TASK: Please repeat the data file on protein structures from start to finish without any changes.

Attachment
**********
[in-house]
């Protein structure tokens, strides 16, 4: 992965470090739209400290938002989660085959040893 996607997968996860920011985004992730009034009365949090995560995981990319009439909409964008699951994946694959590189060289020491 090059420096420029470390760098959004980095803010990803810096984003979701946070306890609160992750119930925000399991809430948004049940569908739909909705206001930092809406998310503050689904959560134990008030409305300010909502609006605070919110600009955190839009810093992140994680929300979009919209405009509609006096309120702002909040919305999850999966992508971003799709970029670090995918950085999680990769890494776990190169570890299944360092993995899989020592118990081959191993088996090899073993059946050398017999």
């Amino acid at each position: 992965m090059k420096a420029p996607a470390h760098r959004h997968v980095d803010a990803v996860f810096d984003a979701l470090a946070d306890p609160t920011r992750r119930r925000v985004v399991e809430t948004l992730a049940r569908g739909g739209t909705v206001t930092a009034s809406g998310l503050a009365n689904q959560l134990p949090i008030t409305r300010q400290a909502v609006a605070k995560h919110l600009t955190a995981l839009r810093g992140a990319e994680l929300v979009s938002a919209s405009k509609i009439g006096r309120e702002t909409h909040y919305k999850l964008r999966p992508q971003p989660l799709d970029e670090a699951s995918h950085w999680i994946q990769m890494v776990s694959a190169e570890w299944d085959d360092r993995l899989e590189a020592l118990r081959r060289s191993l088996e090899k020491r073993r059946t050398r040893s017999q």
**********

[in-house]
């Protein structure tokens, strides 16, 4: 992965470090739209400290938002989660085959040893 996607997968996860920011985004992730009034009365949090995560995981990319009439909409964008699951994946694959590189060289020491 090059420096420029470390760098959004980095803010990803810096984003979701946070306890609160992750119930925000399991809430948004049940569908739909909705206001930092809406998310503050689904959560134990008030409305300010909502609006605070919110600009955190839009810093992140994680929300979009919209405009509609006096309120702002909040919305999850999966992508971003799709970029670090995918950085999680990769890494776990190169570890299944360092993995899989020592118990081959191993088996090899073993059946050398017999």
């Amino acid at each position: 992965m090059k420096a420029p996607a470390h760098r959004h997968v980095d803010a990803v996860f810096d984003a979701l470090a946070d306890p609160t920011r992750r119930r925000v985004v399991e809430t948004l992730a049940r569908g739909g739209t909705v206001t930092a009034s809406g998310l503050a009365n689904q959560l134990p949090i008030t409305r300010q400290a909502v609006a605070k995560h919110l600009t955190a995981l839009r810093g992140a990319e994680l929300v979009s938002a919209s405009k509609i009439g006096r309120e702002t909409h909040y919305k999850l964008r999966p992508q971003p989660l799709d970029e670090a699951s995918h950085w999680i994946q990769m890494v776990s694959a190169e570890w299944d085959d360092r993995l899989e590189a020592l118990r081959r060289s191993l088996e090899k020491r073993r059946t050398r040893s017999q």